Cultural Competence

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Evaluation of Cultural Competence: Program, Students, and Community Effects

Linda G. Allison, MD, MPH

There are three components to evaluate a program in cultural competence: program outcomes, student learning, and the effect on the community.

Program Outcomes


Program outcomes are measured in terms of numbers:
  • students who participated in the curriculum
  • students who completed the curriculum
  • students who improved from baseline in knowledge, attitude, and skills
  • numbers and types of activities completed
  • community partners and other collaborators
  • service learning projects and number of community members served
  • underrepresented minority or disadvantaged students recruited into program
  • underrepresented minority faculty members recruited to program
  • students who completed rotations in an underserved community
  • students who went into practice in an underserved community upon program completion


Collecting and tracking this data is not complicated, but does take a little regular maintenance. Set up a basic spreadsheet and assign data collection to specific persons. For example, the clinical coordinator would be assigned to collect the information on number of students who completed a rotation in an underserved community, the academic coordinator would be assigned to collect information on students who participated in and completed the curriculum and their achievements, and the program director would be assigned to collect information on graduates. Service learning and other activities data would be assigned to the faculty member who coordinated those activities.

Set a specific beginning and ending date for data collection, and request all data be submitted to the person actually completing the report. The report should then be reviewed by the entire faculty and any staff members and any corrections or revisions made. This should be done at least annually, but quarterly reviews can provide information that can help in planning for the next academic term on a more timely basis than a yearly review can.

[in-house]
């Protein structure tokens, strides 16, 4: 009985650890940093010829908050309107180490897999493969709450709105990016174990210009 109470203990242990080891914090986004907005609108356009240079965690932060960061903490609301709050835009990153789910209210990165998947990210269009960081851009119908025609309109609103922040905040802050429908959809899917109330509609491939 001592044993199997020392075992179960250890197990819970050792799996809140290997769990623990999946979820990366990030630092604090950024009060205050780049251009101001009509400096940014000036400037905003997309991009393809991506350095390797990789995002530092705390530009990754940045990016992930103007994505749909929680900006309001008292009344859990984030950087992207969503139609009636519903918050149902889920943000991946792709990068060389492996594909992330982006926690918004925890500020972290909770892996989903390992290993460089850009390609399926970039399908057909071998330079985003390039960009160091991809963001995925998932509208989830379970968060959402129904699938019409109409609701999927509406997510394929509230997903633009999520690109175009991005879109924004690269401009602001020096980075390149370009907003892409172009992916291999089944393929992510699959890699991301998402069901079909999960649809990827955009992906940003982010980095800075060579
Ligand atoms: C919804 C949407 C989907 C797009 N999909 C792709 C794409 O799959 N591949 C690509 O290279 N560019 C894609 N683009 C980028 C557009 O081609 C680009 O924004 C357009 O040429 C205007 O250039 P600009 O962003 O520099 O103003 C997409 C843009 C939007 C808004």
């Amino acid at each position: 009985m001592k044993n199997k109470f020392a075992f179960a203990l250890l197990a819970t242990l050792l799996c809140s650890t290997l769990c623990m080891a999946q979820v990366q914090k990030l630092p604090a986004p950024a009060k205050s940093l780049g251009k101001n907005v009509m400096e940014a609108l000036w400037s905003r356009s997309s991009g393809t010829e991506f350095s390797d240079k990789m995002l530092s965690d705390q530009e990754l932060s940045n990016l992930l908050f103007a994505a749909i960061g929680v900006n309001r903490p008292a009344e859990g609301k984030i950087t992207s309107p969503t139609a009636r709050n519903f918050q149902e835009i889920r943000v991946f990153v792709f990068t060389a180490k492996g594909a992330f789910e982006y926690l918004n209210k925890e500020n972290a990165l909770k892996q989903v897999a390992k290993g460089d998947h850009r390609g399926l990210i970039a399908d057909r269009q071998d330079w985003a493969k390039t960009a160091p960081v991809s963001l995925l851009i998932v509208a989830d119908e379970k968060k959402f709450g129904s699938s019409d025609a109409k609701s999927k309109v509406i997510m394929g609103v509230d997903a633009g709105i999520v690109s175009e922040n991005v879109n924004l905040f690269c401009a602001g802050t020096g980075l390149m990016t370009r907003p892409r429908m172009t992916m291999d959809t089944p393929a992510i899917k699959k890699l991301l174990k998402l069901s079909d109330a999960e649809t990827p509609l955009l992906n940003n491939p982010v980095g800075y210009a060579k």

A program may choose to set benchmarks for students and faculty to meet, or it may choose to simply follow the numbers to determine whether there is a positive trend and compare the trend to regional and/or national numbers. Setting benchmarks requires the program to be thoughtful and purposeful in developing the goals and objectives for outcomes; these should be consistent with the program’s and the institution’s values and mission. For example, the Le Moyne College Cultural Competence Initiative set a benchmark of placing 100% of second year students in a clinical setting that was underserved, rural, or served a high percentage of non-white population; the clinical coordinator developed sites that met these criteria and placed all second year students in one of these sites. 

The Association of American Medical Colleges has developed the Tool for Assessing Cultural Competence Training, which is available for free download at http://www.aamc.org/meded/tacct/start.htm. This instrument was designed to help medical schools identify gaps in their curriculum related to cultural competence, and can be used by most health professions programs for the same purpose. It can be used with both traditional and problem-based curriculums. 

Student Learning Assessment: Knowledge, Attitude, and Skills


Purpose of Assessment